Emerson cast power processes in broader terms. Bargaining tactics. which is based on classical understandings of power from Marx and Weber. he asserted it is important to consider its broader connection to other dyads – the larger network in which it is embedded. summarized by the equation PAB = DBA. then A is more dependent on B: (DAB > DBA). B is dependent on A for rewards and thus A has a source of power over B. She finds punishment-based power is used less often than reward-based power. The theory identifies . as with previous theories. dependence is a function of two key factors: the availability of alternative exchange relations and the extent to which the actors value those relations. An alternative approach to power is found in David Willer's elementary theory. When auto parts are not widely available from other suppliers. Dependence is the centerpiece of the theory. are theorized to mediate power exercise in negotiations. 1972b). but auto builders are in high supply. the theory predicts B has power over A. while behavior 2 yields $4 for B). Elementary theory opposes the notion of satiation as the basis for power. A negative connection exists when interaction in one dyad reduces interaction in another. in analyzing a dyad. due to the potential cost it entails. A major theoretical shift occurred in the early 1970s with the development of Richard Emerson's Power Dependence Theory (Emerson 1972a. whether A has fate control or behavior control. In either case. imagine an auto builder (A) who must purchase specialized parts from a supply dealer (B). in turn. due to availability. The attention to dyadic connectedness gave Emerson's theorizing a decidedly structural theme: his were network-embedded dyads. and affirm the importance of dependence in generating power. The implication. then A can control the behavior of B. then A is more dependent on B than B is on A. For instance. Since the original formulation. when A can make rewards obtained by B contingent on B's actions (A dictates that behavior 1 yields $2 for B. In turn. To illustrate. As such. Molm (1990) has expanded the power dependence framework to include both reward-based power and punishment-based power. Emerson considered two kinds of connection. A positive connection exists when interaction in one dyad promotes interaction in another. Both lines of work extend the basic power dependence framework. Thus. The theory asserts that the power of actor A over actor B is equal to the dependence of B on A. This work shows how structures of interdependence can promote either punitive or conciliatory bargaining tactics. He put forth the notion that relations between actors are part of a larger set of potential exchange relations (i.e. Lawler (1992) has developed a theory of power that includes both dependence-based power and punitive-based power. When the auto maker values parts more than the supplier values customers. (DAB> DBA). To illustrate. power dependence theory has given rise to numerous other branches of theory. Other power theories that emerged during that same timeframe echoed the importance of dependence.function of both A and B's behavior. The theory claims that power emerges because individuals in different network locations are satiated at different rates. is that some individuals are more dependent than others for the exchange of valued goods. Unlike previous theorists. Power dependence theory is anchored in operant psychology and relies heavily on the principle of satiation. and instead anchors power in the ability of some actors to exclude others from valued goods.. an exchange network).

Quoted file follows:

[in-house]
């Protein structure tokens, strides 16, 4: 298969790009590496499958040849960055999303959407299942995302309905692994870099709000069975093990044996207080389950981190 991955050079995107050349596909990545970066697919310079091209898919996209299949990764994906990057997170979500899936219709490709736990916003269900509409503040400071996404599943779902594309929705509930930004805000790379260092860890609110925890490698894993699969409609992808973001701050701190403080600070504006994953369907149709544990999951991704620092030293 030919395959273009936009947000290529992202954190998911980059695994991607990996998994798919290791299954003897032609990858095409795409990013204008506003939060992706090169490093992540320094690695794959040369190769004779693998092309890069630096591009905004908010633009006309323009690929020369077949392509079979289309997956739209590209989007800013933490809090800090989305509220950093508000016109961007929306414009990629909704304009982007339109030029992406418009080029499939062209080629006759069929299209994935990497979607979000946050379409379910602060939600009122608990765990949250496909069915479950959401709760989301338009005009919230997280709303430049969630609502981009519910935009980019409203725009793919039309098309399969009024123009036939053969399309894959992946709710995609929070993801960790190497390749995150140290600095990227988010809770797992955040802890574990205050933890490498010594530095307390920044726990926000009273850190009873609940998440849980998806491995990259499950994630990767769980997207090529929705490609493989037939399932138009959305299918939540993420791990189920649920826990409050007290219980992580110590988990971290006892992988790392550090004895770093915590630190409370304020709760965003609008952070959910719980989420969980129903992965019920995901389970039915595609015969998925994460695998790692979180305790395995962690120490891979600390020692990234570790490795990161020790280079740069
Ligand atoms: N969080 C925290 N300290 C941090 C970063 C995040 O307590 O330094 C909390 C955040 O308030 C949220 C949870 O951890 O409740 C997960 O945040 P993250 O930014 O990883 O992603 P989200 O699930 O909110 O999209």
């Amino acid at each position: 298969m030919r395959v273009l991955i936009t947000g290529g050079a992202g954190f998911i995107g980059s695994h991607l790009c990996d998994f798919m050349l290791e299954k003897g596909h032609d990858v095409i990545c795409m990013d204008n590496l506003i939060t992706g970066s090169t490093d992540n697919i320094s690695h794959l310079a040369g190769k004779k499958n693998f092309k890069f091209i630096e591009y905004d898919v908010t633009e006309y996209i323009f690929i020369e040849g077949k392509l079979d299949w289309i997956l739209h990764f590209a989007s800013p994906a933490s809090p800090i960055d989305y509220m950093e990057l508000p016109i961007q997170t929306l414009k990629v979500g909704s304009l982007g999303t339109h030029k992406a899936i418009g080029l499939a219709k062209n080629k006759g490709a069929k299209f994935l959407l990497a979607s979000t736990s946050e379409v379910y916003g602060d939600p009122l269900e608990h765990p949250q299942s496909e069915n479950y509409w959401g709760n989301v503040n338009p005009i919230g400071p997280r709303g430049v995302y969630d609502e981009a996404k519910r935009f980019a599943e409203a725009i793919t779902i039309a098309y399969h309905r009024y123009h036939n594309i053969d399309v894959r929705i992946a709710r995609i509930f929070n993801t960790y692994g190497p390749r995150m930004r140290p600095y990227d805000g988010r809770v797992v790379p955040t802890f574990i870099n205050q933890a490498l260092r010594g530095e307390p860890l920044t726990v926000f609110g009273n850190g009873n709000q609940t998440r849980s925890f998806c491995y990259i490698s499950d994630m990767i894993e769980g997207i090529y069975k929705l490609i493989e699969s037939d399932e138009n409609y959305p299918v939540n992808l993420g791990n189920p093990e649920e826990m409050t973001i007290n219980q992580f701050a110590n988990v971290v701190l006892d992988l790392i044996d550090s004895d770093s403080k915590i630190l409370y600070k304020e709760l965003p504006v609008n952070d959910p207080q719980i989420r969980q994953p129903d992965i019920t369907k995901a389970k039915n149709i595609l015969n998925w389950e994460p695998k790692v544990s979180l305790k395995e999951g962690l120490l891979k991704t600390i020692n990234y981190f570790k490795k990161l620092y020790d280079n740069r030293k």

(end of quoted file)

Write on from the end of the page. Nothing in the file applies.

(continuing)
Coercion occurs when a negative sanction is transmitted for a positive sanction (e. and in 1992 an entire issue of Social Networks was devoted to comparing and contrasting these approaches. In weak power networks no position is necessarily excluded. modern theorists have identified numerous links between power and emotion.. when two countries engage in bombing). The denominator represents the benefit of consummating exchange relative to no exchange at all. game theory (i. The theory predicts that when two actors i and jexchange. I mow the yard. The ability to predict powerful positions in exchange networks was an important methodological issue that occupied the attention of theorists during the late 1980s and early 1990s.e. in which B can date A or C but not both on any given night (A—B—C). For instance. utility theory (i. an expected value model).. The simplest weak power structure is the 4-actor line (A—B—C—D).. Each index offered unique predictions for power. such as dyads or triangles.. A sanction is any action transmitted from one individual and received by another. and network exchange theory (i. Lovaglia finds . defined by the kinds of sanctions found in each. Tests find that the resistance model predicts power exercise in a range of settings. the core). cohesion. Note that when B and C exchange. vulnerability). A and D are excluded. Within exchange. a graph theoretic power index). Strong power structures are those that only contain two kinds of positions: high-power positions that can never be excluded and two or more low-power positions. the significance of this competition was to promote rapid theory growth. Perhaps spurred by these advancements. PA represents the payoff if the exchange is complete. the theory identifies three kinds of power structures. That is. they do so at the point of equi-resistance.g. but some may be.g. B is powerful because B is always guaranteed a partner. An actor i's resistance to exchange is defined using the following equation: Pi max represents i's best hope from the exchange. The classic example is the 3-person dating network. and PA con represents the payoff when exchange is not complete. and the discovery of new phenomena.. The majority of research has centered on power in exchange. increased formalization. Exchange occurs when A and B mutually transmit positive sanctions (e..g. Conflict exists when A and B each transmit negative sanctions (e. In retrospect. you do the dishes).three kinds of social relations. as when a mugger threatens ―your money or your life‖). and status. The model assumes that actors balance these motives when negotiating exchange..e.e. one of which must always be excluded. Strong power networks promote extreme power exercise. At the heart of the theory is a resistance model that relates the distribution of profit when two actors exchange to the benefits lost when they do not. Equal power networks contain only one set of structurally identical positions. Competing solutions were offered from power dependence theory (i. while either A or C must be excluded. exchange is predicted when the resistance is mutually balanced for i and j. Studies find that this produces a slight power advantage for the positions who need not be excluded. The numerator captures how far away the current offer is from one's best hope.e.

Macmillan. Social Influence Emerson.). R. Thibaut. pp.. Wiley. (Ed. M. Berkeley.). but in the culturally valued status characteristics that individuals possess. (2) . (Eds. Part II: Exchange Relations and Networks. J. & Anderson. not in the structural conditions of networks. (2000) A Status Value Theory of Power in Exchange Relations. R.e. pp. & Kelley. Status. University of California Press. & Anderson. Molm. Emerson Richard M. Action. Sociological Theories in Progress. J. positive emotion. (1968 [1918]) Economy and Society. (1972b) Exchange Theory. That is. B. French.that power exercise often produces negative emotional reactions. (1990) Structure. F. In: Berger. (2) .). 38–57. L. London. J. Part I: A Psychological Basis for Social Exchange. Lawler and associates have identified conditions under which equal power networks promote high exchange frequency.. American Sociological Review (65) : 407–32. Harper & Row. P... In: Cartwright. (1992) Interpersonal Power. New York.). the low-status individuals) are at a power disadvantage. H. (1992) Power Processes in Bargaining. Zelditch. & Raven. American Sociological Review (55) : 427–47. and a sense of relational cohesion. (1968) The Bases of Social Power. As with virtually all theories of power. M.) (1999) Network Exchange Theory. New York. H. (1972a) Exchange Theory. Boston.. L. 259–69. B. Lawler. Boston. W. Vol. and Power. S.. and Outcomes: The Dynamics of Power in Social Exchange. D. Sociological Theories in Progress. E. SEE ALSO: Class. Houghton-Mifflin. Willer. B. (Eds. pp. In contrast. Thye. In: Borgatta. M. Praeger. goods relevant to low-status actors become less valued. Tests find that high-status actors have a power advantage over lower-status actors. pp. Zelditch. Elementary Theory. Houghton-Mifflin. Zelditch. Weber. A. & Zander. and that status value plays a crucial role. E. the theory predicts that actors who possess less-valued goods (i. Power-Dependence Theory. (Eds. (1959) The Social Psychology of Groups. . Emerson. Thye (2000) offers a status value theory of power that anchors power. (Eds. J. 994–1001. R. New York. In: Berger. Group Dynamics: Research and Theory. Exchange Network Theory. Encyclopedia of Sociology. R. The theory claims that when exchangeable goods are relevant to the status (high or low) of actors. Sociological Quarterly (33) : 17–34. J. Vol. those goods acquire the same status value. goods relevant to high-status actors become more valued than they otherwise would be. D. M. 58–87. M. & Borgatta.